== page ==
You’ll no doubt have heard time and time again that we’re in a candidate-driven market, where competition for the very best people is fierce. It’s not unusual for the most exceptional people to have two or three job offers to choose from, not to mention counter offers from their existing employer. So how do you make sure that those people who stand out above the rest choose to come and work for your company? 
There are lots of factors that play a part in this, from the online branding and reputation of your company, the appeal of the job adverts you post, the recruitment process, the salary package on offer etc. However, in this particular blog I’m going to focus on the importance of the interview itself…because even if you get everything else spot on, if you turn off your candidates at interview then it won’t matter. 

The importance of the interview 

I was speaking to a friend this week who is currently in the process of looking for a new role. I knew she’d had an interview earlier that day and I asked her how it went. 
Her response was “I’m not really that keen on the role any more, they just didn’t sell the company to me.” She proceeded to tell me that the person interviewing her was due to be leaving the company and that they were interviewing for their replacement. By choosing a person who was due to leave (and therefore already likely to be disengaged) to conduct the interview and not a manager who was passionate and engaged with the company, my friend was left with the impression that the company didn’t care or consider the role they were interviewing for was important. 
In all likelihood, this employer has now missed out on a talented new employee. My friend has other interviews lined up and is likely to get snapped by one of those companies. 

Your candidates are interviewing you too! 

When you interview someone, you have every right to expect certain things from them. For example, you would expect them to be punctual, dressed appropriately, have really done their homework on your company, have some pertinent questions to ask and be able to answer your questions thoroughly with real-life examples to back up their claims.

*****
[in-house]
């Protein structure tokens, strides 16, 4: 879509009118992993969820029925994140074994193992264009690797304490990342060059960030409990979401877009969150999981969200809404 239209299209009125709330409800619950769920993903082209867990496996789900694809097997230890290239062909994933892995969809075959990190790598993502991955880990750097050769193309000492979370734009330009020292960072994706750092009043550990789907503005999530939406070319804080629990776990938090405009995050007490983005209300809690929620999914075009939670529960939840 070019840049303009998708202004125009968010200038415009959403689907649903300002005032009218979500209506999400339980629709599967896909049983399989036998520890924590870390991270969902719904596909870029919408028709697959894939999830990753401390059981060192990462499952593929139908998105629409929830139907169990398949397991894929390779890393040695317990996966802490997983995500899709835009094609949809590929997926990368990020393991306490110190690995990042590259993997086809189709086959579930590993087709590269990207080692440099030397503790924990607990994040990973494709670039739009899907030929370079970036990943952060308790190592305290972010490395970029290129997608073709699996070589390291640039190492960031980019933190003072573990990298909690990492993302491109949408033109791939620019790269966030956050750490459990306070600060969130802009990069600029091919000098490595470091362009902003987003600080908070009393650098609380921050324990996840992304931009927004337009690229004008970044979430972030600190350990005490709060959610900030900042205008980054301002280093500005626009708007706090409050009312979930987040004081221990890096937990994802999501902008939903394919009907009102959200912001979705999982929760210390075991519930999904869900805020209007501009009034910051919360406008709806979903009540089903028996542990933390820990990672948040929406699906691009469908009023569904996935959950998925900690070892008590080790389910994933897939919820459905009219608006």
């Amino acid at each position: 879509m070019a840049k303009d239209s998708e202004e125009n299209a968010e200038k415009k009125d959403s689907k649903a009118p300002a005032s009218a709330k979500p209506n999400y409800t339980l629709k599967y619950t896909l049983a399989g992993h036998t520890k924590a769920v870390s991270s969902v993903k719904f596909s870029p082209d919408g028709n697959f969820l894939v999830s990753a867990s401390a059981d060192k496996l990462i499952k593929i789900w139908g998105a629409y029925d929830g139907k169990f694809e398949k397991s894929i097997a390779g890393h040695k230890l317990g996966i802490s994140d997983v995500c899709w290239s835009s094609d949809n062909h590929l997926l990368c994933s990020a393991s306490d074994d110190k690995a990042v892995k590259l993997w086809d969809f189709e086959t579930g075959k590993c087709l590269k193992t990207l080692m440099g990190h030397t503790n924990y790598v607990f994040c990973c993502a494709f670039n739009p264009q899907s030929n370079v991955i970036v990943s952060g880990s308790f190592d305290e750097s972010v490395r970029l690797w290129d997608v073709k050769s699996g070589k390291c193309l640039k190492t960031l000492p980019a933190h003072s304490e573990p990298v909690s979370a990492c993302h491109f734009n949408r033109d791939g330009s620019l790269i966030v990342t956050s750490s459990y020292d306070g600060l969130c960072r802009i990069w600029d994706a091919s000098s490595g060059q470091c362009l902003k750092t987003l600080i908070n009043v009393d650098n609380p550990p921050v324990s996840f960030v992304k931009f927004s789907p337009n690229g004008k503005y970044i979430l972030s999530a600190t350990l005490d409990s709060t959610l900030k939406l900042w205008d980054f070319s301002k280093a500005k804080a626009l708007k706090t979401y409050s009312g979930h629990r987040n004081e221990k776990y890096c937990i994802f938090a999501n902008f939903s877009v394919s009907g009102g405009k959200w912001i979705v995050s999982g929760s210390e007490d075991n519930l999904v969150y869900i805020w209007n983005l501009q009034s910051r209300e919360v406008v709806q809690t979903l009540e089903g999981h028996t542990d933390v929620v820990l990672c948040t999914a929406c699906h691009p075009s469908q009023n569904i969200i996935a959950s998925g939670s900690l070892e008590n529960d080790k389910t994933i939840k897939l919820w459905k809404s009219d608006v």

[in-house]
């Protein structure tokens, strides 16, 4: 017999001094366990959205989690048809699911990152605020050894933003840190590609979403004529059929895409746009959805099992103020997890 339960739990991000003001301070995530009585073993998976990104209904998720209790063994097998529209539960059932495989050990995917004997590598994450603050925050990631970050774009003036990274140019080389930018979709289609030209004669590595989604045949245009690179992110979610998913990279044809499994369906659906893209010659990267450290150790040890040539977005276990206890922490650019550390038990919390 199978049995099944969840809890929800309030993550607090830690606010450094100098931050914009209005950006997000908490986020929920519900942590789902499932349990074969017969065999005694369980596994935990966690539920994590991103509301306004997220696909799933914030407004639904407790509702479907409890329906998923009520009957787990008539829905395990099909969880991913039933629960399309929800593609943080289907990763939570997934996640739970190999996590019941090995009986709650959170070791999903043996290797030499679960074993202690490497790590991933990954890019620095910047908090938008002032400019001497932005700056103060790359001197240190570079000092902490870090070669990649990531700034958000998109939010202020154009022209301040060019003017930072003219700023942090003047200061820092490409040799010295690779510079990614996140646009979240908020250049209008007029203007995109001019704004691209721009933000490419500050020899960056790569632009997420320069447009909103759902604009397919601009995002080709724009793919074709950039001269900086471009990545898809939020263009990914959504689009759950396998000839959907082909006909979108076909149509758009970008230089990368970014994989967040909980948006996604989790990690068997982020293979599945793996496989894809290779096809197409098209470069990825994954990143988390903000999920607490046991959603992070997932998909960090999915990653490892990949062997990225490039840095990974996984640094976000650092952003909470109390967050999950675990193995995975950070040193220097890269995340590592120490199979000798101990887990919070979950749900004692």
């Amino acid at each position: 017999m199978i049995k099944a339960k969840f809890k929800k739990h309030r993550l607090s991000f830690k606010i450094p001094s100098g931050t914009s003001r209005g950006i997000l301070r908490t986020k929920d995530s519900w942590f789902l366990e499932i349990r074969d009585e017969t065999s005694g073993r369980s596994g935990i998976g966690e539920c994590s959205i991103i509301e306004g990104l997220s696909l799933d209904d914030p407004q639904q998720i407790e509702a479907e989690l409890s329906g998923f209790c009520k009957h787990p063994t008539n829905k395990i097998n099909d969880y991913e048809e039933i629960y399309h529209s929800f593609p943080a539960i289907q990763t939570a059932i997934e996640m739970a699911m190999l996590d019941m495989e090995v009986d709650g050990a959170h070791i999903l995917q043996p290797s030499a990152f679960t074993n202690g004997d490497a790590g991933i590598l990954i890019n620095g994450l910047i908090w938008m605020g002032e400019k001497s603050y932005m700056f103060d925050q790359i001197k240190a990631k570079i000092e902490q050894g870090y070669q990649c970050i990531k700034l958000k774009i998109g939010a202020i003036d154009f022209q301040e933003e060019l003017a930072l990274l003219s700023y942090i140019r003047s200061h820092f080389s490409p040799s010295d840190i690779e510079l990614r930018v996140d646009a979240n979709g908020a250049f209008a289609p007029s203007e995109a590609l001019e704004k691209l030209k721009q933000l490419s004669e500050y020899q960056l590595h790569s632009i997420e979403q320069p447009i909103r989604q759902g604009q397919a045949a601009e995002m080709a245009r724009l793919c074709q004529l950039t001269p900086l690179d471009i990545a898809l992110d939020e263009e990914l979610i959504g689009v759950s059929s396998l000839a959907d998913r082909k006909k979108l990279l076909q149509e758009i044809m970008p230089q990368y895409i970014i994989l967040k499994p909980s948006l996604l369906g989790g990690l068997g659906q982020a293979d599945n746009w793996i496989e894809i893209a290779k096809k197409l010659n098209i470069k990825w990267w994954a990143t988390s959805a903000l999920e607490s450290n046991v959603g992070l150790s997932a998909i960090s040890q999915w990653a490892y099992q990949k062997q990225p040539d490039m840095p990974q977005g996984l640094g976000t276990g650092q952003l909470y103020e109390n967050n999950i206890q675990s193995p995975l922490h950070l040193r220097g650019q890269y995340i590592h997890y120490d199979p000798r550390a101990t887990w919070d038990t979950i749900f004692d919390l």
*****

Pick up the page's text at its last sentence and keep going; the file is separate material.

Just as there are boxes you’d expect your candidates to tick at interview, there are some things that they should be able to expect from you too. If you want to avoid driving candidates away during your interview process, here are three questions to ask yourself: 

1. Is the first interview with an ambassador for the company? 

In theory whoever conducts the interviews should be a real ambassador for your organisation but in reality this isn’t always the case. Many companies choose to hold the first stage interview with a more junior member of staff who might not fully understand the role they are interviewing for and how it fits into the bigger picture. It is only once the person goes through to second interview stage that they are more likely to meet a member of the senior management team, by which point it could be too late. 
I believe this should be the other way around. For example, if you were going to sell a house, wouldn’t you want to make sure it was looking its best before prospective buyers came round, to increase their chances of coming back for a second viewing? By ensuring that the person conducting the first interview is someone who has a passion for the company and can share the vision, their enthusiasm is likely to encourage the candidate to return for a second interview. This person is likely to be a senior member of staff, possibly a director or Managing Director depending on the size of your company.